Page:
Business Roundtable today released its CEO Economic Outlook Survey for the second quarter of 2012. CEOs are still positive about the economy, just not as positive as three months ago as concerns sales, capital spending and hiring.
From the BRT's news release, "America’s CEOs Soften Expectations on U.S. Economy":
CEOs envision somewhat slower overall economic growth for 2012 and have modestly lower expectations for sales, capital expenditures, and hiring as compared to last quarter,” said Jim McNerney, Chairman of Business Roundtable and Chairman, President and CEO of The Boeing Company. “While CEOs see continued economic expansion, the dip in quarterly sentiment reflects concern over increasingly persistent obstacles to a stronger recovery, including uncertainty over year-end U.S. government tax and spending plans and a path to resolution of the Eurozone crises.”
In a briefing with reports, McNerney said the failure of Washington to address the "fiscal cliff" and taxation were discouraging companies from making decisions that could revive economic growth. Companies are also taking action already on employment decisions, i.e., jobs, in anticipation of sequestration, he noted, especially as regards the aerospace industry.
Early news reports...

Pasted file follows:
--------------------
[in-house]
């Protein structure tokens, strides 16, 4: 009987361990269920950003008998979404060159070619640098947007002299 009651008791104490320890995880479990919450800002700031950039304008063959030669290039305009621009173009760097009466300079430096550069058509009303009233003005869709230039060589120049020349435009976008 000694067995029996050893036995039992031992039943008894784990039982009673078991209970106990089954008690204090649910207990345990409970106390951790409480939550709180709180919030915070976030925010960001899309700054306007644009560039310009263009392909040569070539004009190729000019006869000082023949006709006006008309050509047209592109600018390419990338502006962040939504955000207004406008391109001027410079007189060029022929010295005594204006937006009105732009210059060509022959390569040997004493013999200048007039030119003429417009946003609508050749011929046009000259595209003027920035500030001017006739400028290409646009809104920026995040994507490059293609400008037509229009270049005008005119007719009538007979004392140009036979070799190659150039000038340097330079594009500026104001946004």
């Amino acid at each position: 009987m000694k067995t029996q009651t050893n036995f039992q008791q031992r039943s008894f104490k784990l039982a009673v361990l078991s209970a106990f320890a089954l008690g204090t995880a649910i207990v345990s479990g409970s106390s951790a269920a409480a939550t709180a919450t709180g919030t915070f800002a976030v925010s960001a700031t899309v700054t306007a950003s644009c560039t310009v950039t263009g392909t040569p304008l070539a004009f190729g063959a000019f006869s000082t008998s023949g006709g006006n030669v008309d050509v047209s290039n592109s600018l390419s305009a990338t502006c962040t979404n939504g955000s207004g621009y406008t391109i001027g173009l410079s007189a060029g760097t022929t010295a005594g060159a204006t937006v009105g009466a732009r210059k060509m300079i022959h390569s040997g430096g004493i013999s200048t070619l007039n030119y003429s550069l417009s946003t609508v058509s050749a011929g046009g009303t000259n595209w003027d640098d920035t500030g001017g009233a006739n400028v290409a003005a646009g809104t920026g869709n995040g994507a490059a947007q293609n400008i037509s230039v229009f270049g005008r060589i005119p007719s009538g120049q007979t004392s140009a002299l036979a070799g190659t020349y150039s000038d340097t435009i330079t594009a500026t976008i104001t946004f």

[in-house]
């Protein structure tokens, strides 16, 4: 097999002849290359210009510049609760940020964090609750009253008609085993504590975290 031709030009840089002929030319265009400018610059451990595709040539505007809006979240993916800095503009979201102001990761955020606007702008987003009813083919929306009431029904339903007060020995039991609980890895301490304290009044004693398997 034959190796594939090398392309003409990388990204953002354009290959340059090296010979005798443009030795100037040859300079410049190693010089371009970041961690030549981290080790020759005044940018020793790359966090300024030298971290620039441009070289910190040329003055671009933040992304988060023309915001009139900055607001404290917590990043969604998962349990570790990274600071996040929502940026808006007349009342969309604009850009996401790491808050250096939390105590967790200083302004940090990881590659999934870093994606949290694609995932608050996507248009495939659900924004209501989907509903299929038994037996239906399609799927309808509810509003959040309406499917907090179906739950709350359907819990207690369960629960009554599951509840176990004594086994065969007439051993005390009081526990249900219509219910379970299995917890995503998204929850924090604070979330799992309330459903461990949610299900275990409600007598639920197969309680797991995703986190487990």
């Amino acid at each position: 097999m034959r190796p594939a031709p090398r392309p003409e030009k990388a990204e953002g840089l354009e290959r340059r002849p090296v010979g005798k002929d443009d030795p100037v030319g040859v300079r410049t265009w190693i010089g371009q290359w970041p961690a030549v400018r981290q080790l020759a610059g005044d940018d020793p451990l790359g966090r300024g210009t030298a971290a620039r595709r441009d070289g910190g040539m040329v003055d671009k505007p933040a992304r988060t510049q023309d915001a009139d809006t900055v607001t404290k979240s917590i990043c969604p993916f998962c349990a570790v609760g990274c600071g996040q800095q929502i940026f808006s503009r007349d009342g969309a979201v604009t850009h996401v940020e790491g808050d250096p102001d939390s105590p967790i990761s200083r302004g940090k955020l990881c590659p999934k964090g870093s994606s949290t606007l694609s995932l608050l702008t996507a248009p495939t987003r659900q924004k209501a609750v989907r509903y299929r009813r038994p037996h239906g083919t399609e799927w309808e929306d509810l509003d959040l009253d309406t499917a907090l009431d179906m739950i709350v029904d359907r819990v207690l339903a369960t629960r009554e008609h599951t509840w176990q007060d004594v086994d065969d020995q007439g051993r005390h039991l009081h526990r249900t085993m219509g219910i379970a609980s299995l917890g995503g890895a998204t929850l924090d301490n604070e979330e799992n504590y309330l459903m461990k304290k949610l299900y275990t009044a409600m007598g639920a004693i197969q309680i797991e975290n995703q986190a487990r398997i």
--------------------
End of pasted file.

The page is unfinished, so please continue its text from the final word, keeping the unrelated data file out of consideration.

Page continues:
UPDATE (2 p.m.):
BRT President John Engler interview on CNBC, "CEOs Downgrade Economic Outlook: Survey":
We had 100 CEOs in Washington last week for our quarterly meeting. The concern was palpable in the room. Everybody is worried about the things that are out of their control. They think they are doing a pretty good job in a lot of their companies. Remember. our CEOs represent a lot of economic sectors, a consensus, not just manufacturing or not just financial services or energy, it's across the entire economy, $6 trillion in revenues. They've got a pretty good handle on things and they are worried: Congress keeps wanting to put things off until after the election but maybe Europe doesn't allow us to wait. Certainly, for leadership purposes we shouldn't wait.
Los Angeles Times, "U.S. CEOs lower expectations on sales, hiring and capital spending":
The group's chairman, Boeing Co. Chief Executive Jim McNerney, said that "continued political wrangling in D.C." is causing "continued concern" among members of the Roundtable, which represents top U.S. companies.
Problems in the Eurozone also worry U.S. firms. "Most American large corporations are exposed to Europe in terms of sales and costs," McNerney said. They are "more concerned about the impact on sales."
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